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People v. Clark





APPEAL from the Circuit Court of Lake County; the Hon. HARRY D. STROUSE, JR., Judge, presiding.


Six members of the De Mau Mau gang were indicted for the murder and armed robbery of William Richter and the attempt murder of James Davis. All were incarcerated in the Lake County jail and while there two of the members of the gang, Edward Moran and Nathaniel Burse, were murdered. The other four members of the De Mau Maus were tried separately on the above indictment. We have previously considered the appeals of two of the four and reference is made to People v. Peatry (1976), 38 Ill. App.3d 332, 347 N.E.2d 169; and People v. Wilson (1976), 37 Ill. App.3d 560, 346 N.E.2d 161. Wilson was sentenced to three concurrent terms of 20-60 years; Peatry was sentenced to three concurrent terms of 40-120 years and the defendant herein, after his jury trial, was sentenced to 40-120 years for the murder and armed robbery of William Richter and the attempt murder of James Davis.

As set forth in Peatry, William "Butch" Jackson also testified herein that Clark suggested to the members of the De Mau Mau gang that they "make some money" as Clark knew where trucks would be parked along a highway from which they could get money. He further testified that he drove Robert Wilson, Edward Moran and Clark to the scene of the murder and armed robbery of Richter and the attempt murder of Davis. Three other men followed in Don Taylor's wife's car. Jackson further testified that Clark had the .38 caliber which was used to murder Richter and related the details of the offense. Defendant did not testify.

In this appeal defendant Clark has raised four issues. Three of the four issues have been specifically decided in People v. Peatry or People v. Wilson. The first of these contentions is that the trial court erroneously instructed the jury that it could find the defendant guilty of attempt murder without the necessary element of a specific intent to kill. This contention involved the giving of certain instructions, all of which are set forth in People v. Wilson and are the same instructions as given in this case. Here, as in Wilson, the murder instruction, which included the felony murder language, was given in regard to the murder of Richter and mentioned the victim's name four times. In both the definitional Instruction No. 9 and the issue Instruction No. 10 on attempt murder, "intent to commit murder" was explicitly stated to be an element of the offense. Here, as in Wilson, under these circumstances we do not believe the jury was misled. Cf. People v. Gersbacher (1970), 44 Ill.2d 321, 255 N.E.2d 429.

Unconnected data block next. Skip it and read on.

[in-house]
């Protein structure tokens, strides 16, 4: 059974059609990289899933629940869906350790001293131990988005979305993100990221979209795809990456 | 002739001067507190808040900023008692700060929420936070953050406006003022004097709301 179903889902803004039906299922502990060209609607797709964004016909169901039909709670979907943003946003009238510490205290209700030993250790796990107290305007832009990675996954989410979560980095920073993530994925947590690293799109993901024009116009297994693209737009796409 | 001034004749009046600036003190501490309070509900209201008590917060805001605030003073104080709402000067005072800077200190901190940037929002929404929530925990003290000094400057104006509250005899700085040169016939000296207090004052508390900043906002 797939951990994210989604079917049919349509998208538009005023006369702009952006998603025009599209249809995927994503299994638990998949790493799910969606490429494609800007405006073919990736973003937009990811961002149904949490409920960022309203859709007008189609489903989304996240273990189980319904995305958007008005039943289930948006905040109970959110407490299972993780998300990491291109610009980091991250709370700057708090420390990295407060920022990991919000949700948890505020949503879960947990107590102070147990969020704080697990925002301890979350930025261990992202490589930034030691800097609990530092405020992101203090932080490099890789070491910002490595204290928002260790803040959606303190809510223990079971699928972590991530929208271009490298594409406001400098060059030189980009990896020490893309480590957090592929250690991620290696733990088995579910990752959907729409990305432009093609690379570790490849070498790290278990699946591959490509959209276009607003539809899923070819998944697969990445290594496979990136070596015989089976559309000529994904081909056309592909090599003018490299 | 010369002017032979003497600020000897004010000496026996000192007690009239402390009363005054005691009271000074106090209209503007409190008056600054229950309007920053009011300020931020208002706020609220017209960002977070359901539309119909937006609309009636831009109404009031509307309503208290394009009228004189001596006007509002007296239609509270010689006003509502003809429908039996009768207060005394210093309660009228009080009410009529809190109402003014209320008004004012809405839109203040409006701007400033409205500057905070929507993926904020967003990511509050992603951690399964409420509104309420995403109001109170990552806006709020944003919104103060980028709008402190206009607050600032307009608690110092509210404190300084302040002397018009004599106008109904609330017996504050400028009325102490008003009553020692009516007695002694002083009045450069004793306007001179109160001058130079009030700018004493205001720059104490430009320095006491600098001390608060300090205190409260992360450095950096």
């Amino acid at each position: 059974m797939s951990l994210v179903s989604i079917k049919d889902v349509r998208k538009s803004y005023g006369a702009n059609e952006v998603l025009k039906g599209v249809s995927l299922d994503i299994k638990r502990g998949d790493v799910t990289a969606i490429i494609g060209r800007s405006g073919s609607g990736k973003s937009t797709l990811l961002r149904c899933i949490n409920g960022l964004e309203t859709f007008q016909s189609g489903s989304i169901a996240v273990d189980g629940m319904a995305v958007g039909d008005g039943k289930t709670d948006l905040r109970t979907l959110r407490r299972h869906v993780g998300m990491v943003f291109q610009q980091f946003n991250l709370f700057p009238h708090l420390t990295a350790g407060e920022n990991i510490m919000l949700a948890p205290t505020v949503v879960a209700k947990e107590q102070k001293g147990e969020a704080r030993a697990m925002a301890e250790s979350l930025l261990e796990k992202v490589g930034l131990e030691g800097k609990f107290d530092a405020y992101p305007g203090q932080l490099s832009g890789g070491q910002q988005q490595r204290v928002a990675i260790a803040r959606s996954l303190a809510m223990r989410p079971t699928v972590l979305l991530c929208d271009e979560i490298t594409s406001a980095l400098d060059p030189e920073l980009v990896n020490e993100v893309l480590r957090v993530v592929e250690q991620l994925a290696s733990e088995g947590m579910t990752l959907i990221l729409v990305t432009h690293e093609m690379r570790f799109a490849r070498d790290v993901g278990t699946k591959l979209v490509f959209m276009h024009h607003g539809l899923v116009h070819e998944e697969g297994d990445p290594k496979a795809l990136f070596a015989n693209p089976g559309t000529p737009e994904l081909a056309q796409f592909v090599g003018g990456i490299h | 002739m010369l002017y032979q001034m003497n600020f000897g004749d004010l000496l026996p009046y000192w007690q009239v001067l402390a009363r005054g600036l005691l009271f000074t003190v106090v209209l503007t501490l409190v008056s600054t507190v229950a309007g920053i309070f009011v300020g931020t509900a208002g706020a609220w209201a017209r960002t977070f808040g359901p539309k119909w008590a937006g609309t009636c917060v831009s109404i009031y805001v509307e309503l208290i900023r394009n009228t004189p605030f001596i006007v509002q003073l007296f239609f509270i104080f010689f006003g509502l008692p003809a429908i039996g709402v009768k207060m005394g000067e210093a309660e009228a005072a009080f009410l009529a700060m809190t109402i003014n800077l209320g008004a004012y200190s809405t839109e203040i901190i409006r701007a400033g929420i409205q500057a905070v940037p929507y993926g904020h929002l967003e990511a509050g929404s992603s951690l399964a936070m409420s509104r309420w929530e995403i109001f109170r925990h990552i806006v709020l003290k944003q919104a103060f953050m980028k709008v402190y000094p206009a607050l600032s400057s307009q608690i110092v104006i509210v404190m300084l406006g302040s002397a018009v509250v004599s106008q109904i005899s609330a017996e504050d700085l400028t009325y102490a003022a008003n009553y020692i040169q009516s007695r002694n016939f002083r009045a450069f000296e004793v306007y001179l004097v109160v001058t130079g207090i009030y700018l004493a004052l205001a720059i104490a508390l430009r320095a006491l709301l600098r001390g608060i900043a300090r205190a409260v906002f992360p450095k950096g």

The second contention of the defendant is that the defendant was not proven guilty beyond a reasonable doubt of the offense of armed robbery from the decedent where there was no evidence adduced of taking of anything of value. This issue was raised in People v. Wilson. We there held that circumstantial evidence was sufficient to support the jury's verdict. The same situation prevails herein and we specifically find that the circumstantial evidence in this case, as in Wilson, was sufficient to support the jury's verdict of armed robbery, and we therefore affirm that conviction.

• 1 The next issue raised is that the trial court erred in imposing additional concurrent sentences on the defendant after the notice of appeal was filed. This issue and similar facts concerning this contention were likewise raised in People v. Wilson and People v. Peatry. In the case before us the judgment and sentence order was entered by the court on February 7, 1974, finding that the defendant had been convicted of murder, attempt murder and armed robbery and a sentence was imposed of 40-120 years. On February 25, 1974, an amended mittimus was filed, setting forth concurrent sentences of 40-120 years for the three offenses for which the defendant had been convicted. Here, as in Wilson, we find no merit in this contention of the defendant and find this to be a correction of the record, jurisdiction of which is retained by the trial court after notice of appeal is filed. The notice of appeal herein having been filed on February 7, 1974, the amended mittimus filed on February 25, 1974, was a clarification of the court's pronouncement on February 7, 1974, imposing three concurrent 40-120 year sentences which had been mistakenly entered as one 40-120 year sentence.